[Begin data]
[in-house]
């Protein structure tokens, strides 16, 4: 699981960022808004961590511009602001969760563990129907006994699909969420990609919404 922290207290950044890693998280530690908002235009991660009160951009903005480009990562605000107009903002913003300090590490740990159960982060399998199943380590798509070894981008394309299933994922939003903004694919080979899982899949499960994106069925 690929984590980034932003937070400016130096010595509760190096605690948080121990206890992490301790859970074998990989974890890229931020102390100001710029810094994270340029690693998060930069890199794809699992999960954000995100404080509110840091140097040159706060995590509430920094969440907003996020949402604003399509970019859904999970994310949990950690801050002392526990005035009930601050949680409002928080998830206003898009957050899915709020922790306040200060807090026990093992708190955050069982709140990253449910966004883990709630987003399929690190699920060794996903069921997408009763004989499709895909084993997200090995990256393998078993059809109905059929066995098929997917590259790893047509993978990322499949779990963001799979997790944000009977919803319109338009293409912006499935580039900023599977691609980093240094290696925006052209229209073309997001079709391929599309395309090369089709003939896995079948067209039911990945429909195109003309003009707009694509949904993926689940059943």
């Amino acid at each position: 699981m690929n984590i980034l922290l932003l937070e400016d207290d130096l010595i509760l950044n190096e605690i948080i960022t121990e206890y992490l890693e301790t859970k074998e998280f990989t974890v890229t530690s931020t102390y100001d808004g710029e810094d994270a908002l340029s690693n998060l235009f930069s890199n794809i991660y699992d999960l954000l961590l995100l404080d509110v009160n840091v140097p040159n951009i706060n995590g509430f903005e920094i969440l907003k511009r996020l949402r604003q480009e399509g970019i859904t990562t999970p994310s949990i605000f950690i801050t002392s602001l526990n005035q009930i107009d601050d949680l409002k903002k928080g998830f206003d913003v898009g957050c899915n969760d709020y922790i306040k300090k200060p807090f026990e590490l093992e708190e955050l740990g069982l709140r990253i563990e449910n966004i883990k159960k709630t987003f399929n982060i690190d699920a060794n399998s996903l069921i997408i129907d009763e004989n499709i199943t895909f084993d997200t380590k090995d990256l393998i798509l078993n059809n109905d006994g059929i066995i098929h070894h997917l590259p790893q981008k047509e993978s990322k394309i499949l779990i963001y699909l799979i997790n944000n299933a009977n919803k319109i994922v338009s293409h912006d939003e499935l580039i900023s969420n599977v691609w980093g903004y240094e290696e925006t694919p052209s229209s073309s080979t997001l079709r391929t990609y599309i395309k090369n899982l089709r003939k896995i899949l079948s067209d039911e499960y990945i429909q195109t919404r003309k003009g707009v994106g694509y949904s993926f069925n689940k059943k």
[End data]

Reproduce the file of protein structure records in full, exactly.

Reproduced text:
[in-house]
């Protein structure tokens, strides 16, 4: 699981960022808004961590511009602001969760563990129907006994699909969420990609919404 922290207290950044890693998280530690908002235009991660009160951009903005480009990562605000107009903002913003300090590490740990159960982060399998199943380590798509070894981008394309299933994922939003903004694919080979899982899949499960994106069925 690929984590980034932003937070400016130096010595509760190096605690948080121990206890992490301790859970074998990989974890890229931020102390100001710029810094994270340029690693998060930069890199794809699992999960954000995100404080509110840091140097040159706060995590509430920094969440907003996020949402604003399509970019859904999970994310949990950690801050002392526990005035009930601050949680409002928080998830206003898009957050899915709020922790306040200060807090026990093992708190955050069982709140990253449910966004883990709630987003399929690190699920060794996903069921997408009763004989499709895909084993997200090995990256393998078993059809109905059929066995098929997917590259790893047509993978990322499949779990963001799979997790944000009977919803319109338009293409912006499935580039900023599977691609980093240094290696925006052209229209073309997001079709391929599309395309090369089709003939896995079948067209039911990945429909195109003309003009707009694509949904993926689940059943």
């Amino acid at each position: 699981m690929n984590i980034l922290l932003l937070e400016d207290d130096l010595i509760l950044n190096e605690i948080i960022t121990e206890y992490l890693e301790t859970k074998e998280f990989t974890v890229t530690s931020t102390y100001d808004g710029e810094d994270a908002l340029s690693n998060l235009f930069s890199n794809i991660y699992d999960l954000l961590l995100l404080d509110v009160n840091v140097p040159n951009i706060n995590g509430f903005e920094i969440l907003k511009r996020l949402r604003q480009e399509g970019i859904t990562t999970p994310s949990i605000f950690i801050t002392s602001l526990n005035q009930i107009d601050d949680l409002k903002k928080g998830f206003d913003v898009g957050c899915n969760d709020y922790i306040k300090k200060p807090f026990e590490l093992e708190e955050l740990g069982l709140r990253i563990e449910n966004i883990k159960k709630t987003f399929n982060i690190d699920a060794n399998s996903l069921i997408i129907d009763e004989n499709i199943t895909f084993d997200t380590k090995d990256l393998i798509l078993n059809n109905d006994g059929i066995i098929h070894h997917l590259p790893q981008k047509e993978s990322k394309i499949l779990i963001y699909l799979i997790n944000n299933a009977n919803k319109i994922v338009s293409h912006d939003e499935l580039i900023s969420n599977v691609w980093g903004y240094e290696e925006t694919p052209s229209s073309s080979t997001l079709r391929t990609y599309i395309k090369n899982l089709r003939k896995i899949l079948s067209d039911e499960y990945i429909q195109t919404r003309k003009g707009v994106g694509y949904s993926f069925n689940k059943k």